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Church Road/Pump Road Proposed Land Use Study

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On March 3, 2004 the Board of Supervisors amended the 2010 Land Use Plan to recommend land uses and strategies for future development surrounding the intersection of Church and Pump Roads. The recommendations took into account the realignment and improvements of the intersection and focused on creating a unified village concept through common architectural themes, enhanced landscaping and sidewalks.

The Henrico County Board of Supervisors approved amendments to the 2010 Land Use Plan for the Church Road and Pump Road Land Use Study Area. The Board of Supervisors also designated the study area a Special Strategy Area in the 2010 Land Use Plan and adopted guidelines to help ensure any new development adheres to the village concept outlined by the study.

The Land Use Plan recommends a wide variety of land uses for the study area. This mix of uses would assist in creating the village concept. The uses are also arranged to buffer existing residential areas from the more intense land use designations. If a parcel lacks the appropriate zoning for a particular use described in this plan, it would have to successfully navigate through the rezoning process in order for that use to occur.


This Plan maintains the Commercial Concentration classification for the service stations/convenience stores at the northwest corner of the Church/Pump intersection. Further west along the north side of Church Road is a small area recommended for Office before a larger transition area of Suburban Residential. All of the Suburban Residential shown in the proposed plan is Suburban Residential 2 (SR-2), which recommends 2.4 to 3.4 net units per acre. The Suburban Residential 2 designation is consistent with the existing single family residential development in the study area. Based on the recommended land uses for this area, off-site improvements to the existing sewer lines may be required in order to provide adequate capacity. The remaining portion of the northwest area is comprised of additional Suburban Residential and Open Space/Recreation (OS/R) uses. This large area of OS/R, as well as the other smaller areas, is a remnant of the land purchased by the County for construction of the John Rolfe Parkway. Due to its large size and central location, this area could be developed as a playground or a park, creating a village square for the community. Any improvements should be passive in nature, and easily accessed by pedestrians.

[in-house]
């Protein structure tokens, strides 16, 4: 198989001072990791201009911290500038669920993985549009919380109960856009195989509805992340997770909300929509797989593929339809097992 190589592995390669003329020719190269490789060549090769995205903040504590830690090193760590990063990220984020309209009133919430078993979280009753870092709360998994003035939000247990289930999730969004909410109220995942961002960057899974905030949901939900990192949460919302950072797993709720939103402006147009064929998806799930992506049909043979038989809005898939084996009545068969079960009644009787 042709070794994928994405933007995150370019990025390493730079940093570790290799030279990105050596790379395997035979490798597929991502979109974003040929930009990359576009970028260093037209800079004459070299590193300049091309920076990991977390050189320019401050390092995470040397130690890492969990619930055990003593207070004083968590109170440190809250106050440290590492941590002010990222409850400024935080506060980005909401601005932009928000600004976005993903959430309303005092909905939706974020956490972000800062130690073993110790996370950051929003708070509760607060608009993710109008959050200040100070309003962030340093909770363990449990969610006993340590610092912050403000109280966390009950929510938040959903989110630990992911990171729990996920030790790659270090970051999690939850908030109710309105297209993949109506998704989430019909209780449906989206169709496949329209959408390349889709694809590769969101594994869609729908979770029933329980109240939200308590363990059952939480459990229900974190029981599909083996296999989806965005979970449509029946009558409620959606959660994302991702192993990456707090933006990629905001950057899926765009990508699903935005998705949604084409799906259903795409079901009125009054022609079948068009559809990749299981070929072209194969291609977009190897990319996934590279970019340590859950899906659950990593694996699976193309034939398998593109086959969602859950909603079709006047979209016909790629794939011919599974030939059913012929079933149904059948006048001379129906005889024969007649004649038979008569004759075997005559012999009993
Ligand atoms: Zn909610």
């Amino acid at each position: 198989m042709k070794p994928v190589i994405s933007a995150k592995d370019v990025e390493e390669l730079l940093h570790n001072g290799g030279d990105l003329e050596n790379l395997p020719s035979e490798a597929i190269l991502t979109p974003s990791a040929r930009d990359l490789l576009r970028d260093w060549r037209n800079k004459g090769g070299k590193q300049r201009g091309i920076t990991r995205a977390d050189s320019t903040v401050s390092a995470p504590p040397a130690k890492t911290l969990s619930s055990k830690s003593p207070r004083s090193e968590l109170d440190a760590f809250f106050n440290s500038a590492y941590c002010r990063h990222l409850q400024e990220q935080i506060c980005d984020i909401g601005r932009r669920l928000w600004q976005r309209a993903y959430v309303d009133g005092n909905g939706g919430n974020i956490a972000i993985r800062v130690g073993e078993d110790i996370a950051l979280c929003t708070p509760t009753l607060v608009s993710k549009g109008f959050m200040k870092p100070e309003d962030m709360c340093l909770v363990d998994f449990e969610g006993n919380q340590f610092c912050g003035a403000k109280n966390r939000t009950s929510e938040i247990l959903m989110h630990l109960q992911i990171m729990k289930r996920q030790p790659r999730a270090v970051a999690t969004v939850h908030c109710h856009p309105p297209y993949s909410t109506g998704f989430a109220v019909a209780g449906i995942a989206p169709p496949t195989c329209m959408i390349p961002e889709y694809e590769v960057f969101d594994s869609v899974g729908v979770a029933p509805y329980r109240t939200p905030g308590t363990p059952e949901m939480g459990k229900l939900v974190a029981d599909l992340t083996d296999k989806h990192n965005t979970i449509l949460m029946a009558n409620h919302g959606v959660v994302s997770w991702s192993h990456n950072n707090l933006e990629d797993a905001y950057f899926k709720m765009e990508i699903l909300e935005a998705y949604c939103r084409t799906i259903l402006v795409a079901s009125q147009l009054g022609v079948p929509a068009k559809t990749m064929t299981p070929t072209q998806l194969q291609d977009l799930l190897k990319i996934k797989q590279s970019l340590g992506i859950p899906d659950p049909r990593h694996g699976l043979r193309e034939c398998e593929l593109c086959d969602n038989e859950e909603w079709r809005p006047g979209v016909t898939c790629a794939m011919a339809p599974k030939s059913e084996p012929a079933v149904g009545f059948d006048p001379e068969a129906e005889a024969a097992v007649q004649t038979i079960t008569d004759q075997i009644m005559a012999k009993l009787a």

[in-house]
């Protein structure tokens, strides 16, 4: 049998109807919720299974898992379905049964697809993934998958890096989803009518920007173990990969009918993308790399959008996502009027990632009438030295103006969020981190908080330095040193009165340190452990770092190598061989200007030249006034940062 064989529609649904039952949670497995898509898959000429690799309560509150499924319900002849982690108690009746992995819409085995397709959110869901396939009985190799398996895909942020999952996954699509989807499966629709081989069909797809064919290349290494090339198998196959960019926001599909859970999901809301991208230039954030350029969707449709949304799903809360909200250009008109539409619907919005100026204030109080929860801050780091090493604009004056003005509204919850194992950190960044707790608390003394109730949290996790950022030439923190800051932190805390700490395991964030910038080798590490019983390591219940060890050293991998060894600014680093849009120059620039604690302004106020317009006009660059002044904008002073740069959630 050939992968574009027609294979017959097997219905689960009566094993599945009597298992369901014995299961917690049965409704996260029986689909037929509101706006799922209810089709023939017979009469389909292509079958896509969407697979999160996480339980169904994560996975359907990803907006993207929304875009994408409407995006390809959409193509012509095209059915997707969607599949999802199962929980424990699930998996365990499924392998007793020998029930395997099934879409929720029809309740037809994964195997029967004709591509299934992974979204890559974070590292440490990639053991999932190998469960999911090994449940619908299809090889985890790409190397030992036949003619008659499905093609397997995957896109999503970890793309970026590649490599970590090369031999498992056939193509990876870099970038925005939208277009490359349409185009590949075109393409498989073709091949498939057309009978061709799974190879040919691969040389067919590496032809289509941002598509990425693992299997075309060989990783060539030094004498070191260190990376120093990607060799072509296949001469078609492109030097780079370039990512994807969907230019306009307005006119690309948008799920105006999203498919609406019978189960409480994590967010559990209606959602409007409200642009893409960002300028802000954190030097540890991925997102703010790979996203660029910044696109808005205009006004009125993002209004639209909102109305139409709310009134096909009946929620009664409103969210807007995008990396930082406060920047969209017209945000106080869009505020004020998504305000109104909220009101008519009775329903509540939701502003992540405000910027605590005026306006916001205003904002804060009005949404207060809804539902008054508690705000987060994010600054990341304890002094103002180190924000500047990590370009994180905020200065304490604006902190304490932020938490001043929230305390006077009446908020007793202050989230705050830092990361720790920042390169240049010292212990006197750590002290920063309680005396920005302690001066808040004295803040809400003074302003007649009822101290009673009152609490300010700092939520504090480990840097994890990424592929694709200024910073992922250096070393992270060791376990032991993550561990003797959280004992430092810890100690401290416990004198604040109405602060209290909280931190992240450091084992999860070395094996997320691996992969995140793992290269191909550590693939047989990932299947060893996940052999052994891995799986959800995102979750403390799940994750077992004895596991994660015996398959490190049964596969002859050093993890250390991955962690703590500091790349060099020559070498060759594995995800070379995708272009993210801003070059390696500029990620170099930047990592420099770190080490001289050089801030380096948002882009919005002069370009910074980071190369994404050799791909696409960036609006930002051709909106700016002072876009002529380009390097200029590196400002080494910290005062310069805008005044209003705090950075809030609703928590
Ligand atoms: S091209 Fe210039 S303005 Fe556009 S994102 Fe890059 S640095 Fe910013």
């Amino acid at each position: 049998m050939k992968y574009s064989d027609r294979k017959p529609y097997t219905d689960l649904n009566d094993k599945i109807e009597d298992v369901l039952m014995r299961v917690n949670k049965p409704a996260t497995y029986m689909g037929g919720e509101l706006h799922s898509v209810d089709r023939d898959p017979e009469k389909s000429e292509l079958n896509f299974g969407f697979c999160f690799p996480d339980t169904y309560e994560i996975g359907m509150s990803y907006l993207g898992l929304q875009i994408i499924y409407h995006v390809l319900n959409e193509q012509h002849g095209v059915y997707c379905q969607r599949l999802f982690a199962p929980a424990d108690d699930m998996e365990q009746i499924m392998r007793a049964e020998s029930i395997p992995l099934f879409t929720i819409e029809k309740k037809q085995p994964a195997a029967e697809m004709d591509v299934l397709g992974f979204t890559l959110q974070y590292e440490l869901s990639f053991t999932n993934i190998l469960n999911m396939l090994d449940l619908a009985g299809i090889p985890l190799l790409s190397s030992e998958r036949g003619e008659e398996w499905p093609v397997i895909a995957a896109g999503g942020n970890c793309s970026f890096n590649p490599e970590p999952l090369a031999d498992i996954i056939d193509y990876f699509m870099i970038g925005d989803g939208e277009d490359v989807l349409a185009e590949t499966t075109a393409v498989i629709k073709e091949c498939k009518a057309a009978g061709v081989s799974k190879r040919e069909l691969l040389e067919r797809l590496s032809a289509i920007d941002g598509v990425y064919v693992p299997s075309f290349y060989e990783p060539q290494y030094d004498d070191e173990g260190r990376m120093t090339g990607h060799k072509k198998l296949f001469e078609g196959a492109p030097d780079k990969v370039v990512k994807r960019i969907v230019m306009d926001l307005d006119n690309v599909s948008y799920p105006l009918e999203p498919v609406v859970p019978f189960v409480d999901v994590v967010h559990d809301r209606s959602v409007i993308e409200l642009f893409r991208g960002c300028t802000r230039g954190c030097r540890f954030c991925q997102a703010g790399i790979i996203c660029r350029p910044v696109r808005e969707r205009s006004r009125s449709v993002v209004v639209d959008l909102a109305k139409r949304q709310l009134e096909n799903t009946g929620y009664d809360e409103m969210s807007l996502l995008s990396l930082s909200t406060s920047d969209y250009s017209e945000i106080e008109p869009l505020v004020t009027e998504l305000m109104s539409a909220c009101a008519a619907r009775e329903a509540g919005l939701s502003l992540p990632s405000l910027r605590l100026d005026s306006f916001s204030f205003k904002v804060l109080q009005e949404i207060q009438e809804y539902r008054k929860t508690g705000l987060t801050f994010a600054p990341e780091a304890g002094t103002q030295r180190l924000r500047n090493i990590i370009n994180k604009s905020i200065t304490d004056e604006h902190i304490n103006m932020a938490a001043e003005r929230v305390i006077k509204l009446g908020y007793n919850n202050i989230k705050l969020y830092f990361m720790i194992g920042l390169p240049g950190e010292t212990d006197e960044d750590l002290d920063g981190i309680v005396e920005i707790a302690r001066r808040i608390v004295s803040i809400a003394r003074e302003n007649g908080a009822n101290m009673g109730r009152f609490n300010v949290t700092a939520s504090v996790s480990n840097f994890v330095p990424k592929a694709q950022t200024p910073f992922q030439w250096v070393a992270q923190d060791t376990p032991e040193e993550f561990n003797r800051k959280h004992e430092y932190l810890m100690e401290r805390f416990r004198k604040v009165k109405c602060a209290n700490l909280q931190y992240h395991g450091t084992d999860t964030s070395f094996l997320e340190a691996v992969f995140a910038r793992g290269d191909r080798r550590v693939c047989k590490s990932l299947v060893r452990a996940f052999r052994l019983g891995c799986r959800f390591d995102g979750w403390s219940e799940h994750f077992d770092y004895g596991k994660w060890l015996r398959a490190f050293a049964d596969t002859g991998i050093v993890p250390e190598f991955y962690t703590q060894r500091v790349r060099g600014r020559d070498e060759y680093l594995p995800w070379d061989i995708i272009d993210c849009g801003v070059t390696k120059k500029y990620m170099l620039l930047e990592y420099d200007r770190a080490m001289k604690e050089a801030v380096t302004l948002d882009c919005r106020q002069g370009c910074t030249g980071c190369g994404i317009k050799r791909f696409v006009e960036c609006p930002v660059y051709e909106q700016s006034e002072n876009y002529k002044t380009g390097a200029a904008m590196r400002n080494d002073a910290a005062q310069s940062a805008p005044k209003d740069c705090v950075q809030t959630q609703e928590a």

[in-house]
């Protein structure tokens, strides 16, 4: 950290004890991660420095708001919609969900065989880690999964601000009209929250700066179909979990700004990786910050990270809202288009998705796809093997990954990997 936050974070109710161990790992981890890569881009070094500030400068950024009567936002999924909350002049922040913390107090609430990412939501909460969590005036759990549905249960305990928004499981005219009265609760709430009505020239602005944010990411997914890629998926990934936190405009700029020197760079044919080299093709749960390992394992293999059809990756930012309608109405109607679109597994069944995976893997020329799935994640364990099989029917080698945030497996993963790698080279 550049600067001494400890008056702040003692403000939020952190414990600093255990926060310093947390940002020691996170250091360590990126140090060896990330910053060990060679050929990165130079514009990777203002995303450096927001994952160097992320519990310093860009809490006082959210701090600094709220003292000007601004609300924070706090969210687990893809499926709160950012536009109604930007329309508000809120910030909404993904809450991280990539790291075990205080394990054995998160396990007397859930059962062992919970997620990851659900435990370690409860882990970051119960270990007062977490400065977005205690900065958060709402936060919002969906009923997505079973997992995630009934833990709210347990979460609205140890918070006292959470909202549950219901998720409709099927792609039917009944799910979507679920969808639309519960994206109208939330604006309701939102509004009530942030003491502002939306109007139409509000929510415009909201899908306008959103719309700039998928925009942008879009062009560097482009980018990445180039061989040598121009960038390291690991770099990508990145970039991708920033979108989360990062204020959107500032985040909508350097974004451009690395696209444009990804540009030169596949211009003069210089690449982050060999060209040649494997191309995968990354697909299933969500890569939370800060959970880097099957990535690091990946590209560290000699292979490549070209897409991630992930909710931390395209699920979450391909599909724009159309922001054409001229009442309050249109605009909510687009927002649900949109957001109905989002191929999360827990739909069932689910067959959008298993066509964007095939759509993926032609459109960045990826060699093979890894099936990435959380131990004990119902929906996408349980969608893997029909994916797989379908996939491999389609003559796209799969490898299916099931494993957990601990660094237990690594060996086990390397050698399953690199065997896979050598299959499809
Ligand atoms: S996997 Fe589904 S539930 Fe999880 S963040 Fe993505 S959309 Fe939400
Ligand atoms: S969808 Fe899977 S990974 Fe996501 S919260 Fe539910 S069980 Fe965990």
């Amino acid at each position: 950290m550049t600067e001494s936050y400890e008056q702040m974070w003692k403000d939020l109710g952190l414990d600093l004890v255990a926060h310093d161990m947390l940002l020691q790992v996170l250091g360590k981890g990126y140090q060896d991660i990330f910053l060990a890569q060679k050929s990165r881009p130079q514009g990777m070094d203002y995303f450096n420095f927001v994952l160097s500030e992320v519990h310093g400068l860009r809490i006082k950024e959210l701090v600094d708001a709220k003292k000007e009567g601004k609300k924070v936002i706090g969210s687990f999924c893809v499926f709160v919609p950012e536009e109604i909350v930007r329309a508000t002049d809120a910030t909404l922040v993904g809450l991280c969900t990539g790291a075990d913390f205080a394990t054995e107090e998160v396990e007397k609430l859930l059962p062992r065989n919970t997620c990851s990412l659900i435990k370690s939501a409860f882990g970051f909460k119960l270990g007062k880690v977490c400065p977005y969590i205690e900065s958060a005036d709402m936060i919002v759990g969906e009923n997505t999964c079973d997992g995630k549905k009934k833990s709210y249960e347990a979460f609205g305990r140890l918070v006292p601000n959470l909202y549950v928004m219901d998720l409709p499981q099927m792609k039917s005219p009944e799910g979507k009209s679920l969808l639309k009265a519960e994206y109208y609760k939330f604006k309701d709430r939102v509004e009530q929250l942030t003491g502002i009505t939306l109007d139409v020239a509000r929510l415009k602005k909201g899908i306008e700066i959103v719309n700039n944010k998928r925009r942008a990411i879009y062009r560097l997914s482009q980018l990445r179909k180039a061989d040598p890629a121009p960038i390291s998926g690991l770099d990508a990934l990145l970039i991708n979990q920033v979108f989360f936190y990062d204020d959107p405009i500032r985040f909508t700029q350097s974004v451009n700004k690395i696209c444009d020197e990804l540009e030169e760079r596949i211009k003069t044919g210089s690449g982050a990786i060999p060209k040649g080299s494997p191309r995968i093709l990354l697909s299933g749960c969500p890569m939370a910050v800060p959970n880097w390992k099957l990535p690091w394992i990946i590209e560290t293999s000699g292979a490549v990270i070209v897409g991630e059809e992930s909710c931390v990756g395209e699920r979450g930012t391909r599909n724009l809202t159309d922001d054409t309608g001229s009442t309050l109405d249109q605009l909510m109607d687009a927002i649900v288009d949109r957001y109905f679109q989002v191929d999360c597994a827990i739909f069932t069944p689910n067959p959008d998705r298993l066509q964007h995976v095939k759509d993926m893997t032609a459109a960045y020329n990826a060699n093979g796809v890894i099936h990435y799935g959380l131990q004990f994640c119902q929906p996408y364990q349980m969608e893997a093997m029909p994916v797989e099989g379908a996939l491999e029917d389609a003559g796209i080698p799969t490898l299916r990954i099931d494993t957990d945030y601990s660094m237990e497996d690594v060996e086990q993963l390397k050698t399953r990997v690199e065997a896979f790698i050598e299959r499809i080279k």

The area immediately adjacent to the northeast corner of the intersection is recommended for Office development. Between the Office designation and the Chapelwood subdivision is an area of Suburban Residential. There is also an area shown as Open Space/Recreation between the Chapelwood subdivision and the extension of John Rolfe Parkway. This parcel is anticipated to remain in its natural state and act as a buffer between the existing neighborhood and the new road.

The realignment of the Church/Pump intersection will displace the existing Thompson’s Market. In the plan, this is an area recommended for Urban Residential. Urban Residential suggests residential development at 3.4 to 6.8 net units per acre. This designation will allow the properties to develop as age restricted assisted living facilities, town homes or condominiums.

John Rolfe Parkway will divide the land in the southwest quadrant of the new intersection. The area bounded by John Rolfe Parkway, Pump Road, and Church Road is shown as Commercial Concentration on the easternmost section. A transitional buffer of Urban Residential has been placed between this area of Commercial Concentration and the existing subdivisions of Keswick and Sutton. Based on the recommended land uses for this area, any future development south of John Rolfe Parkway may require offsite improvements to the existing sewer line in order to provide adequate capacity. There is also an area recommended for Open Space/Recreation where Glen Eagles Drive would have accessed the Keswick subdivision. This site will be used as a temporary BMP during the construction of John Rolfe Parkway. After the construction has been completed, it should remain as a buffer between the existing residences and the new road.

This Land Use Plan offers a balance between high intensity uses and residential uses. This variety of land uses, combined with the design guidelines adopted by the Board of Supervisors could result in a village scheme, which would compliment the surrounding community.


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